The Phnom Penh Municipal Court has delayed issuing a verdict for two former Radio Free Asia reporters accused of espionage because the presiding judge is busy with a seminar for two days.
Court clerk Vun Socheat made the announcement this morning to lawyers, defendants and the press gathered at the court.
Presiding Judge Im Vannak was set to announce the verdict after concluding the case’s final hearing on August 9. A new date for the verdict has not been set.
Uon Chhin, 49, and Yeang Sothearin, 36, were arrested in November 2017 amid a media crackdown that saw dozens of radio stations shuttered and the Cambodia Daily and RFA close their Phnom Penh newsrooms.
The pair were charged with providing a foreign state with information prejudicial to national defense and later with producing pornographic videos. They were jailed for nine months until their release on bail in August 2018.
It is not clear whether the pair are facing up to 15 years in prison for continuing to provide news reports to RFA even after the U.S.-funded service closed its local office, or if their alleged espionage consists of something other than news reporting.
Speaking outside the court after the delay was announced, Sothearin said he was disappointed as the delay would keep him under court restrictions.
“I was waiting for this day because I want freedom faster, and now that the verdict has been delayed, my freedom will remain under restriction,” he said. “The longer it takes to announce a verdict, the longer my freedom will be lost.”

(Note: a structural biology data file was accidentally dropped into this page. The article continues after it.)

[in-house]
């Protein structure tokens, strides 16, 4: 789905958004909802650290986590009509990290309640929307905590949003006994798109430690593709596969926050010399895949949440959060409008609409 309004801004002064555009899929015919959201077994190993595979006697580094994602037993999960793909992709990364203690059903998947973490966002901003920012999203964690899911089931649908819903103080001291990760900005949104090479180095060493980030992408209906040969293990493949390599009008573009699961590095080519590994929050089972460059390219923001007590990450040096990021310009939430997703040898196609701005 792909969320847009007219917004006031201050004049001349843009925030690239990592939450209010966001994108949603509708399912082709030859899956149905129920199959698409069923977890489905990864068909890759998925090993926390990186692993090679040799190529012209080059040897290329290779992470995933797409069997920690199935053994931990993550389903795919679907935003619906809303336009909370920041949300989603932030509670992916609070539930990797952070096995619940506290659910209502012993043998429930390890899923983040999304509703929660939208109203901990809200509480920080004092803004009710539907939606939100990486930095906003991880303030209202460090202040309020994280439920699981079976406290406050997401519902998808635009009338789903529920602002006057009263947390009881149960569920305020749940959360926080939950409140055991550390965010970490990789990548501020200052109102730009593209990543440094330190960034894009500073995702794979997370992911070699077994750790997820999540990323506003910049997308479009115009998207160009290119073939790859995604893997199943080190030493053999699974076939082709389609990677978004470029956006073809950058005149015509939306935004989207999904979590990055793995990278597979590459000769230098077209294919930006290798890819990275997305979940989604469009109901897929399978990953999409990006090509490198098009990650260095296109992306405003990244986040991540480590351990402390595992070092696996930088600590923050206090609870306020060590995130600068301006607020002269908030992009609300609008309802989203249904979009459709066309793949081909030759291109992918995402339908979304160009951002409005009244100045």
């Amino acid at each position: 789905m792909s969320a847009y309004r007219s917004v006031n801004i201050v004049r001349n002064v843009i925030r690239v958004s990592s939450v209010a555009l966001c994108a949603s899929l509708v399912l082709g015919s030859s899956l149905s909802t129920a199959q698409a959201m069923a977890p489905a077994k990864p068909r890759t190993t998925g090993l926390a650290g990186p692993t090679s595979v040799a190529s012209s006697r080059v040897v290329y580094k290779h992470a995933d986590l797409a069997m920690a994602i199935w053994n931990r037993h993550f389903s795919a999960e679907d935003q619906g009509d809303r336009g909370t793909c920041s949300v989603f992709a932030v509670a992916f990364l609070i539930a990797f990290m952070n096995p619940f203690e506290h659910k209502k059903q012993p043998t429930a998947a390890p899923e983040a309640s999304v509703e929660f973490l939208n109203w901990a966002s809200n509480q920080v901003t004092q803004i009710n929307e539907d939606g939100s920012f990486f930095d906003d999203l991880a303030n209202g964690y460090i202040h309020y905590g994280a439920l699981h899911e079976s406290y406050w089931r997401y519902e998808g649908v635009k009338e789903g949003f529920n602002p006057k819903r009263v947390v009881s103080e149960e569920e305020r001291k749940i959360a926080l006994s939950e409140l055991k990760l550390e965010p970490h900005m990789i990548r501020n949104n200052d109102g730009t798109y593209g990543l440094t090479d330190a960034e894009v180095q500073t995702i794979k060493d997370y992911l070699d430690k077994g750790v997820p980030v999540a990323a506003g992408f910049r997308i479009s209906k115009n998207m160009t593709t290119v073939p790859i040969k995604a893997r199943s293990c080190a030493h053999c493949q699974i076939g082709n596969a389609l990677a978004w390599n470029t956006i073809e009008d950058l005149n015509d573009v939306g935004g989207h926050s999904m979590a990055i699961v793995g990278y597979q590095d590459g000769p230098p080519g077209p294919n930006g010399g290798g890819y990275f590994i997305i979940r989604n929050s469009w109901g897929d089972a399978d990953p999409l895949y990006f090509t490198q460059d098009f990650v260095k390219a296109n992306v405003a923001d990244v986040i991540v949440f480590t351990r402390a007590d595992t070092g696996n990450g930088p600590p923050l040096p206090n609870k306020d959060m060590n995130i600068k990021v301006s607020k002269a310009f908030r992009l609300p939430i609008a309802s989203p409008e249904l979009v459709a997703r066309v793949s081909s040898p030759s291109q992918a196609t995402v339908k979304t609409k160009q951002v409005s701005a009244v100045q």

Sothearin asked the court for the new verdict date to be as soon as possible.
He added that he was not worried about a guilty verdict since he was confident he had done nothing wrong.
“If I receive an unjust decision, it would mean that the court committed an injustice against us, because we know clearly that we are clean.”
Sothearin said he wished to return to journalism if he was cleared.
Chhin also said that the delay would leave him living under a cloud of doubt, making it difficult for him to pursue new jobs, particularly in journalism as was his desire.
“It keeps the doubts and worries in my mind,” Chhin said. “We don’t know what the future will hold.”
Cambodia has been ranked 143rd out of 180 countries in Reporters Without Borders’ 2019 World Press Freedom Index, down one place from 2018.
Local journalists and rights groups have called for the charges against the two men to be dropped.